Because of their differing nuclear charges, and as a result of shielding by inner electron shells, the different atoms of the periodic table have different affinities for nearby electrons. The ability of an element to attract or hold onto electrons is called electronegativity.
A rough quantitative scale of electronegativity values was established by Linus Pauling, and some of these are given in the table to the right. A larger number on this scale signifies a greater affinity for electrons. Fluorine has the greatest electronegativity of all the elements, and the heavier alkali metals such as potassium, rubidium and cesium have the lowest electronegativities. It should be noted that carbon is about in the middle of the electronegativity range, and is slightly more electronegative than hydrogen.
When two different atoms are bonded covalently, the shared electrons are attracted to the more electronegative atom of the bond, resulting in a shift of electron density toward the more electronegative atom. Such a covalent bond is polar, and will have a dipole (one end is positive and the other end negative). The degree of polarity and the magnitude of the bond dipole will be proportional to the difference in electronegativity of the bonded atoms. Thus a O–H bond is more polar than a C–H bond, with the hydrogen atom of the former being more positive than the hydrogen bonded to carbon. Likewise, C–Cl and C–Li bonds are both polar, but the carbon end is positive in the former and negative in the latter. The dipolar nature of these bonds is often indicated by a partial charge notation (δ+/–) or by an arrow pointing to the negative end of the bond.
Although there is a small electronegativity difference between carbon and hydrogen, the C–H bond is regarded as weakly polar at best, and hydrocarbons in general are considered to be non-polar compounds.
The shift of electron density in a covalent bond toward the more electronegative atom or group can be observed in several ways. For bonds to hydrogen, acidity is one criterion. If the bonding electron pair moves away from the hydrogen nucleus the proton will be more easily transfered to a base (it will be more acidic). A comparison of the acidities of methane, water and hydrofluoric acid is instructive. Methane is essentially non-acidic, since the C–H bond is nearly non-polar. As noted above, the O–H bond of water is polar, and it is at least 25 powers of ten more acidic than methane. H–F is over 12 powers of ten more acidic than water as a consequence of the greater electronegativity difference in its atoms.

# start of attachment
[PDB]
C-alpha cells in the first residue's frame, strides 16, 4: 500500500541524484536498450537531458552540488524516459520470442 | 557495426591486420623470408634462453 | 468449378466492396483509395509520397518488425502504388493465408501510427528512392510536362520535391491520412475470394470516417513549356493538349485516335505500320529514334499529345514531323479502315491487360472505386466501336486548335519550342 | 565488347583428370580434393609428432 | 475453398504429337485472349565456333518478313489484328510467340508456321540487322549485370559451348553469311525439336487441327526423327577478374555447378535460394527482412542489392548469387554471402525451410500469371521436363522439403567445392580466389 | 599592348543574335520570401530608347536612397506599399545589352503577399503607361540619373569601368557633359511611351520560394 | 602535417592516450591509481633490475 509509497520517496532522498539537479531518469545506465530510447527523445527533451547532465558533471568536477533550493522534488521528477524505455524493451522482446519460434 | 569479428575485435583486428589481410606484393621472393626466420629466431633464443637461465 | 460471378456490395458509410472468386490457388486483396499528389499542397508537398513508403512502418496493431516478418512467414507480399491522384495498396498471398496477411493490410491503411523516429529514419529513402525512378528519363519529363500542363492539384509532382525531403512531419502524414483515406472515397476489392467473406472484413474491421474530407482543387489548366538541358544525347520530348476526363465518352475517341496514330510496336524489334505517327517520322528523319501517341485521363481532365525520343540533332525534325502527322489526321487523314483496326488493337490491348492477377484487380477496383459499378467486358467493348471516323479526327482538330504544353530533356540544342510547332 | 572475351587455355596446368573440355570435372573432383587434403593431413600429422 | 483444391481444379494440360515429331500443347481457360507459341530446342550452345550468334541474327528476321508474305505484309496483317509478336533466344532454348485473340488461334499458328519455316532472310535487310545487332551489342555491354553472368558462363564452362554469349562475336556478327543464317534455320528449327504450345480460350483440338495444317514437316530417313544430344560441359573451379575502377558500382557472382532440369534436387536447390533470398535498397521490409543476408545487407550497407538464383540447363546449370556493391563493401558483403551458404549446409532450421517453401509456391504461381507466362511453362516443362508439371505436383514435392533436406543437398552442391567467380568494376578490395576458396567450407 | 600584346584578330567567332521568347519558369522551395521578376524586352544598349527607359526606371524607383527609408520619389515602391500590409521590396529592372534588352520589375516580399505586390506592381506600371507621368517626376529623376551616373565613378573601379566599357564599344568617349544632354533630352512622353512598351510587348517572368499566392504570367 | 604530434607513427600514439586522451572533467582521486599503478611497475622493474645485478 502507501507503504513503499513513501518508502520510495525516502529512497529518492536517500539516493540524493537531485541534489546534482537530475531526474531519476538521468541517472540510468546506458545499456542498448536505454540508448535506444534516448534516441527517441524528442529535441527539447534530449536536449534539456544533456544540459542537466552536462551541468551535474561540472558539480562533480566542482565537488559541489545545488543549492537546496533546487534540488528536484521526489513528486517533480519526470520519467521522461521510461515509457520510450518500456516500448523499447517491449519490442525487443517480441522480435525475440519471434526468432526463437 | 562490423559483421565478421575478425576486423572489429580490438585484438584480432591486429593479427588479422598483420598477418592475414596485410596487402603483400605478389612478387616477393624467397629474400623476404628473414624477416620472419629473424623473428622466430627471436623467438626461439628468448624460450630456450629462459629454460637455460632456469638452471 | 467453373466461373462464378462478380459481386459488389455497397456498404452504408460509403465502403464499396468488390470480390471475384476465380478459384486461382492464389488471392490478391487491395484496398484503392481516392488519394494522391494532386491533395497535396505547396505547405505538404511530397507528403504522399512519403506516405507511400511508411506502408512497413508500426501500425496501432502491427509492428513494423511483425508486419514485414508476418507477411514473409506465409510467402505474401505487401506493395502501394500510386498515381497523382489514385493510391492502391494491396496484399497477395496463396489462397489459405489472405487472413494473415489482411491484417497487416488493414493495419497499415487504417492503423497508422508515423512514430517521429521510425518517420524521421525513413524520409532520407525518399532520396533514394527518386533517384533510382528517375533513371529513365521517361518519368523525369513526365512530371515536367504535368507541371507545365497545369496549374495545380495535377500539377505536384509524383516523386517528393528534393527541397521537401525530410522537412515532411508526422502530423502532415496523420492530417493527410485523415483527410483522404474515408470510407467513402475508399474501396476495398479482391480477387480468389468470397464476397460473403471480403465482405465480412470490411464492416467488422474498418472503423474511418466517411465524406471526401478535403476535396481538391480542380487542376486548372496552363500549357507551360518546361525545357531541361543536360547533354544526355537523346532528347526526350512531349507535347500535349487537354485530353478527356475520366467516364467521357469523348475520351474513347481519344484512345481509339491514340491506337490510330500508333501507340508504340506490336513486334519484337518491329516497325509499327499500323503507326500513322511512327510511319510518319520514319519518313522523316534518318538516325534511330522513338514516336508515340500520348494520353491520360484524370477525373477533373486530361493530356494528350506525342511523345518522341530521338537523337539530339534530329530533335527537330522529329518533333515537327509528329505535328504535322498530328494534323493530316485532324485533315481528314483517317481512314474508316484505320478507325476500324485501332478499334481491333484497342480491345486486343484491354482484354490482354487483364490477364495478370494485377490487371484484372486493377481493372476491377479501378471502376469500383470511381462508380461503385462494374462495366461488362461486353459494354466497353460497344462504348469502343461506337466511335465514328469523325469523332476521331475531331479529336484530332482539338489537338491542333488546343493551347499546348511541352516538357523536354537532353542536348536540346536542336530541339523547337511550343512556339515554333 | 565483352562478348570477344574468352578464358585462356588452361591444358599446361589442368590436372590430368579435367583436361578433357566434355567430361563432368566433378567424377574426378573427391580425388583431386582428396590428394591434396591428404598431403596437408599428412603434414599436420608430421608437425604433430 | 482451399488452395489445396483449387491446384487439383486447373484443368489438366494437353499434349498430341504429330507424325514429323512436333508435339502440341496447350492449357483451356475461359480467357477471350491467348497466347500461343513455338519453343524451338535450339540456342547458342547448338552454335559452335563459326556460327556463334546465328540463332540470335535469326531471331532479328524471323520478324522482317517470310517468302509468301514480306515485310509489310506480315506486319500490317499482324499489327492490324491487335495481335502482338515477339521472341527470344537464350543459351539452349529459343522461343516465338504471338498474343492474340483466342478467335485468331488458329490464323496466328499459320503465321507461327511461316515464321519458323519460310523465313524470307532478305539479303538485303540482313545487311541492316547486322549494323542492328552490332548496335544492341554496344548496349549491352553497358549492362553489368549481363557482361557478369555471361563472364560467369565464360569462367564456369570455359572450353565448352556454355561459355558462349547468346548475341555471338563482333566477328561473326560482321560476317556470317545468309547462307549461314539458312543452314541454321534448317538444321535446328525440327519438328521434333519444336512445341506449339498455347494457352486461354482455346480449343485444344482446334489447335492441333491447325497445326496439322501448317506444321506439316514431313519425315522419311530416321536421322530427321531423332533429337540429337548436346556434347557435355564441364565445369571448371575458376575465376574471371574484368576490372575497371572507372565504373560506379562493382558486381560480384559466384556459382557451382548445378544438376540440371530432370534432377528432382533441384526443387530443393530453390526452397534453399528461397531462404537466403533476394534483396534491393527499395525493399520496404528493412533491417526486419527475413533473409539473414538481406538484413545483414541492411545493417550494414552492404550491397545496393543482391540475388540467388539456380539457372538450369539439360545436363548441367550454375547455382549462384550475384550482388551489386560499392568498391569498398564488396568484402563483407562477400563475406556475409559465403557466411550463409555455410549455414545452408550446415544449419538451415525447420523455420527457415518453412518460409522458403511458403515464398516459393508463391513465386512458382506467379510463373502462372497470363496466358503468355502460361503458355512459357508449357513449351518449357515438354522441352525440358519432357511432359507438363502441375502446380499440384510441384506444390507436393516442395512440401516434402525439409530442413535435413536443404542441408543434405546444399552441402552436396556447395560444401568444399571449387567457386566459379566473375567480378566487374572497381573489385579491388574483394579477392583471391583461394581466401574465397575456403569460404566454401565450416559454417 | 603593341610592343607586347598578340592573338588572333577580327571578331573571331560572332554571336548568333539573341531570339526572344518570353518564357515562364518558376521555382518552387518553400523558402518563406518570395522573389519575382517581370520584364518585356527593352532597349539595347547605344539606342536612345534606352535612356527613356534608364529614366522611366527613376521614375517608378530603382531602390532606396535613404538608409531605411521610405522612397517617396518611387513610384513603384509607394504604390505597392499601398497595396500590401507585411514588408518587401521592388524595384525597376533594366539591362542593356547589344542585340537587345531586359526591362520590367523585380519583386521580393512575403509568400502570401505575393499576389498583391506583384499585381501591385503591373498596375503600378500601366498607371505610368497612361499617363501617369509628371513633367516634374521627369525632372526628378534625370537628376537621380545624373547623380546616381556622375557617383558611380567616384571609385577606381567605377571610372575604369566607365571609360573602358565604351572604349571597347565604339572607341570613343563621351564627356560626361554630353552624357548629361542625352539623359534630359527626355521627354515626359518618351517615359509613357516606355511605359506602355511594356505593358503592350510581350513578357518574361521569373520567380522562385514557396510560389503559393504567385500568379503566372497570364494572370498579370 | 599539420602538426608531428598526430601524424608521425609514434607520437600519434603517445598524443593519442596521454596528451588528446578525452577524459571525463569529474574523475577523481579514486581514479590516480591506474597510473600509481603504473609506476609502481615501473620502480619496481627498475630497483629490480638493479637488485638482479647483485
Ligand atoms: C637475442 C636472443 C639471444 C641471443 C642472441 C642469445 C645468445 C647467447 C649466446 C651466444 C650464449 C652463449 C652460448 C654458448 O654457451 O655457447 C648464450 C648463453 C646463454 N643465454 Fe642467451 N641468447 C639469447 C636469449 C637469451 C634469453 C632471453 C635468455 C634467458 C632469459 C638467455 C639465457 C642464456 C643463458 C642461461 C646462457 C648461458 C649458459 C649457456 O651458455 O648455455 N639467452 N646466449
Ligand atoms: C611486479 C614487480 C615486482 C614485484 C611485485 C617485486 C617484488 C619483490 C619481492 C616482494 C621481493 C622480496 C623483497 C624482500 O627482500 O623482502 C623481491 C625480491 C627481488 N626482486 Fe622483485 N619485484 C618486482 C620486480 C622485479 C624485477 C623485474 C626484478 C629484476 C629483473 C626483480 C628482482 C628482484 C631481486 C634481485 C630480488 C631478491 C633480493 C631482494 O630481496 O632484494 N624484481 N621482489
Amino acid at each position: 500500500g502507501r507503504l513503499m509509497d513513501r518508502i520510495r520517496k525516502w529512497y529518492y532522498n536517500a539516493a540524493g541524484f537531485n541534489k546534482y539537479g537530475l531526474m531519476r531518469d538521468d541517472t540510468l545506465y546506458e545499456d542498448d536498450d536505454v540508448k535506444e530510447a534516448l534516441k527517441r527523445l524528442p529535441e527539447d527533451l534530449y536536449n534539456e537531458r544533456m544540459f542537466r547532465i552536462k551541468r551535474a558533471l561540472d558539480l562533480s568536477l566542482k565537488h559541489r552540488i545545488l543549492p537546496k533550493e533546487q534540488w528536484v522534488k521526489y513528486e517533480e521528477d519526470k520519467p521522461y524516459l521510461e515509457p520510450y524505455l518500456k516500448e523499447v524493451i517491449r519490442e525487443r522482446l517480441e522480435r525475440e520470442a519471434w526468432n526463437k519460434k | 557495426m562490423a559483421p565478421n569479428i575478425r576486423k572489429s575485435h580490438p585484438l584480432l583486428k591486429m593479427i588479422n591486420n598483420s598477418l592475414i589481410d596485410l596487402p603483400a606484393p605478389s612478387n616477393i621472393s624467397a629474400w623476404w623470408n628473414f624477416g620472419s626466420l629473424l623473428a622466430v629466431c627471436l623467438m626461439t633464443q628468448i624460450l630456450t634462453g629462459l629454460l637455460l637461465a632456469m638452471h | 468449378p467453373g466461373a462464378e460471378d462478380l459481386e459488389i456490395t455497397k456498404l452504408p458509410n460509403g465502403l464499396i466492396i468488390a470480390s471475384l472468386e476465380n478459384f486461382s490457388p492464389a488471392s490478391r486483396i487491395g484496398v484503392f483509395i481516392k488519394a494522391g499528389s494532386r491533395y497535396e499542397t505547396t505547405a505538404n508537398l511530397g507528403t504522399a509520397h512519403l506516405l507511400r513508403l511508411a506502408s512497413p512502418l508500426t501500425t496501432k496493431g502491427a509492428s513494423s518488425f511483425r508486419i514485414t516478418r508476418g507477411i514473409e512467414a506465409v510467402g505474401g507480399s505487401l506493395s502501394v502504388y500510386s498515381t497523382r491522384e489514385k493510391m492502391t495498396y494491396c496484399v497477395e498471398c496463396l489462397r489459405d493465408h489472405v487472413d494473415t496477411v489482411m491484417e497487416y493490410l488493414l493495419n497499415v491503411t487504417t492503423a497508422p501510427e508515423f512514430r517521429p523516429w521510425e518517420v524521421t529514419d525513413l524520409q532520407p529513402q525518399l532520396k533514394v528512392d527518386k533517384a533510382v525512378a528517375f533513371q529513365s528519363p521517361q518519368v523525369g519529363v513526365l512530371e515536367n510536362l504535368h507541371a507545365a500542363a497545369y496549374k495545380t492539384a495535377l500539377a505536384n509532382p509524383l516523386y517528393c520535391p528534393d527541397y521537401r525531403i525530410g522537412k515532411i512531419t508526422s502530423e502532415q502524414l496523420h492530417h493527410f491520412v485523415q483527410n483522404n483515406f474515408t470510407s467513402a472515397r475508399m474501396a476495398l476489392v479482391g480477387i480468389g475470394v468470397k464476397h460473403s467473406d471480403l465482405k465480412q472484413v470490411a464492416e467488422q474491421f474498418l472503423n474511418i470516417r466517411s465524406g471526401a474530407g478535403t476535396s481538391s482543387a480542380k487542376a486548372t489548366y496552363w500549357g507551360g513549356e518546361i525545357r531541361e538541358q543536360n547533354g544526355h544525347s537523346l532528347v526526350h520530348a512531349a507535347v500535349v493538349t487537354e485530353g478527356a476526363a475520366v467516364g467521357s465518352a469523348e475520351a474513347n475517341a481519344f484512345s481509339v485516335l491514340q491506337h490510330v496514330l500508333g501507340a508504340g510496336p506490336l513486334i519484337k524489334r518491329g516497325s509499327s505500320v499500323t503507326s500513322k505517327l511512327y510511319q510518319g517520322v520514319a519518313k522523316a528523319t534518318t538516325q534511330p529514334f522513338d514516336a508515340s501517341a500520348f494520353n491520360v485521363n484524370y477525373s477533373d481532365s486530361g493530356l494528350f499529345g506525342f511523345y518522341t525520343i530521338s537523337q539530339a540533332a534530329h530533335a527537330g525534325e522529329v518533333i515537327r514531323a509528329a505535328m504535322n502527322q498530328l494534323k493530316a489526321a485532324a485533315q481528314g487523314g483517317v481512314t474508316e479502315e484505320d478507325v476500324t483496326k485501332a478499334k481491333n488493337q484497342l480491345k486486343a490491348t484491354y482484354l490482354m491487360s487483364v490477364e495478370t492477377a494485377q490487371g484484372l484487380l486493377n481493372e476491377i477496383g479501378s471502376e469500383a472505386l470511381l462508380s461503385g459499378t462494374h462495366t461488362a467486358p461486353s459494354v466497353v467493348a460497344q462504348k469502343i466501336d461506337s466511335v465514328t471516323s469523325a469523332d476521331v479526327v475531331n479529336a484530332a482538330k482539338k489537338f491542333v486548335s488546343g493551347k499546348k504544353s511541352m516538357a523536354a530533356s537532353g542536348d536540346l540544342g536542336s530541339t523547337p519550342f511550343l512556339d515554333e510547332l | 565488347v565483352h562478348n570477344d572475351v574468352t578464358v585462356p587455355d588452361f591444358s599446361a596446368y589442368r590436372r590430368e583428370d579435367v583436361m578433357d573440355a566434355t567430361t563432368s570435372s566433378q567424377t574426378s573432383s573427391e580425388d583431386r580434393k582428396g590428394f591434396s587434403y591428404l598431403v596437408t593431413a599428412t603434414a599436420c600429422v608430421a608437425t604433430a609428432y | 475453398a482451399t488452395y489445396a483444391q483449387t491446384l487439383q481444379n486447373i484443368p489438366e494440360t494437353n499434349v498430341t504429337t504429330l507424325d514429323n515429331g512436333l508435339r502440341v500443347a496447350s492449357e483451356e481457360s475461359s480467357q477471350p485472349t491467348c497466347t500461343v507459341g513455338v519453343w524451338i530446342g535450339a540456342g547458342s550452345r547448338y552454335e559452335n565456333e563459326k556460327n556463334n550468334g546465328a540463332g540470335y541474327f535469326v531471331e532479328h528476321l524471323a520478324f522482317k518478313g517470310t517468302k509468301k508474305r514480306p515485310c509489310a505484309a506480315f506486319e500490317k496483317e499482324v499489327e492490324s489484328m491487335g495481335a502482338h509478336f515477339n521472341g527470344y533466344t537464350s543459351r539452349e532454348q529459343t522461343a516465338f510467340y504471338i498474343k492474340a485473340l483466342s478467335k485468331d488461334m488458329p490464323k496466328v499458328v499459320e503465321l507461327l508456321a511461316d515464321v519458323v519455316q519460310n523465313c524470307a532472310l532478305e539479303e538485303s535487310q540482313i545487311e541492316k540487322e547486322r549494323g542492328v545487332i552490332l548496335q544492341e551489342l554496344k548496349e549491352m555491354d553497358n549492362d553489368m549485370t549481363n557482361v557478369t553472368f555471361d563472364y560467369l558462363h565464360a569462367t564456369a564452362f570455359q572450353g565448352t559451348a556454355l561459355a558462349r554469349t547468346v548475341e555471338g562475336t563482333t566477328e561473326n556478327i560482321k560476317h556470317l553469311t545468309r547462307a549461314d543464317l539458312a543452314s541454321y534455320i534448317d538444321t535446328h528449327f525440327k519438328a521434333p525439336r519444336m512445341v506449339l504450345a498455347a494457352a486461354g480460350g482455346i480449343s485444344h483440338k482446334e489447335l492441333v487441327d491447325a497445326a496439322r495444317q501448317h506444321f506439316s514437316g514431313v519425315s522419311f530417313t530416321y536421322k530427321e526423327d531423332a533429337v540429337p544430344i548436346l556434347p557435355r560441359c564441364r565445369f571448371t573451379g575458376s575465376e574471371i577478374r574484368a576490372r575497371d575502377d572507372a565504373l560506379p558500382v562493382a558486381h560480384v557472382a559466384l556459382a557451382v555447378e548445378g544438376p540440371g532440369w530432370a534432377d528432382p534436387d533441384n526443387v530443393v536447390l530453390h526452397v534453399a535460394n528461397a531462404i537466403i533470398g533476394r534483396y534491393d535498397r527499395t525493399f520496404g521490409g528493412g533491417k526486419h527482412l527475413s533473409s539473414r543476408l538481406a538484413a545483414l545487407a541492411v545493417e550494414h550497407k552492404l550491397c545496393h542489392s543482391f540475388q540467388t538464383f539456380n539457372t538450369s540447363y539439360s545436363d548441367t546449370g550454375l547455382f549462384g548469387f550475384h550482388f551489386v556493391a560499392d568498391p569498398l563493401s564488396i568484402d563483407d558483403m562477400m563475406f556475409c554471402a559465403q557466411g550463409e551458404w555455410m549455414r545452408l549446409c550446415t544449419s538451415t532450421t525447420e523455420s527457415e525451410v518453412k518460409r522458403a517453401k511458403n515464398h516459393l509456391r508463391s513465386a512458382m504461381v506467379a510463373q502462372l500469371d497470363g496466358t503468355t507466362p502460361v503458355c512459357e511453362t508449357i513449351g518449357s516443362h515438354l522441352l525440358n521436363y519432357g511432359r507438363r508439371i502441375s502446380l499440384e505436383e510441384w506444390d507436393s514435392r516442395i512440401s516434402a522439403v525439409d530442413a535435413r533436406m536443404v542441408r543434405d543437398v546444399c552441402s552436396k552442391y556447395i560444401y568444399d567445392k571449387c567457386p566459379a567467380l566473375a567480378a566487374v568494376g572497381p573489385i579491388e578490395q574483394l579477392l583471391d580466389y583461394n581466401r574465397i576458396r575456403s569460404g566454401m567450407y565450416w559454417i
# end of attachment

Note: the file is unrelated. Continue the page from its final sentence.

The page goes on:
Electronegativity differences may be transmitted through connecting covalent bonds by an inductive effect. Replacing one of the hydrogens of water by a more electronegative atom increases the acidity of the remaining O–H bond. Thus hydrogen peroxide, HO–O–H, is ten thousand times more acidic than water, and hypochlorous acid, Cl–O–H is one hundred million times more acidic. This inductive transfer of polarity tapers off as the number of transmitting bonds increases, and the presence of more than one highly electronegative atom has a cumulative effect. For example, trifluoro ethanol, CF3CH2–O–H is about ten thousand times more acidic than ethanol, CH3CH2–O–H.
Classification of Chemical Bond Types A chemical bond represents the net attraction that keeps atoms near each other in most material samples. It is a consequence of the electrical attraction between oppositely charged particles in atoms--namely electrons and protons.
Because there exists a large number and a diverse arrangement of electrons and protons in the various atoms of most substances, a precise understanding of all the complex electrical interactions can be challenging. However, some simplified models of these interactions allow us to predict many important properties.
First, we divide bonds up into two major categories: primary bonds and secondary bonds. Primary bonds are the strong bonds between the tightly clustered atoms that give any pure substance its characteristic properties. Secondary bonds (also known as interparticle, intermolecular, or Van der Waals attractions) are the relatively weaker attractions between nearby atoms or molecules that are important in most liquids (especially liquid mixtures) and some solids.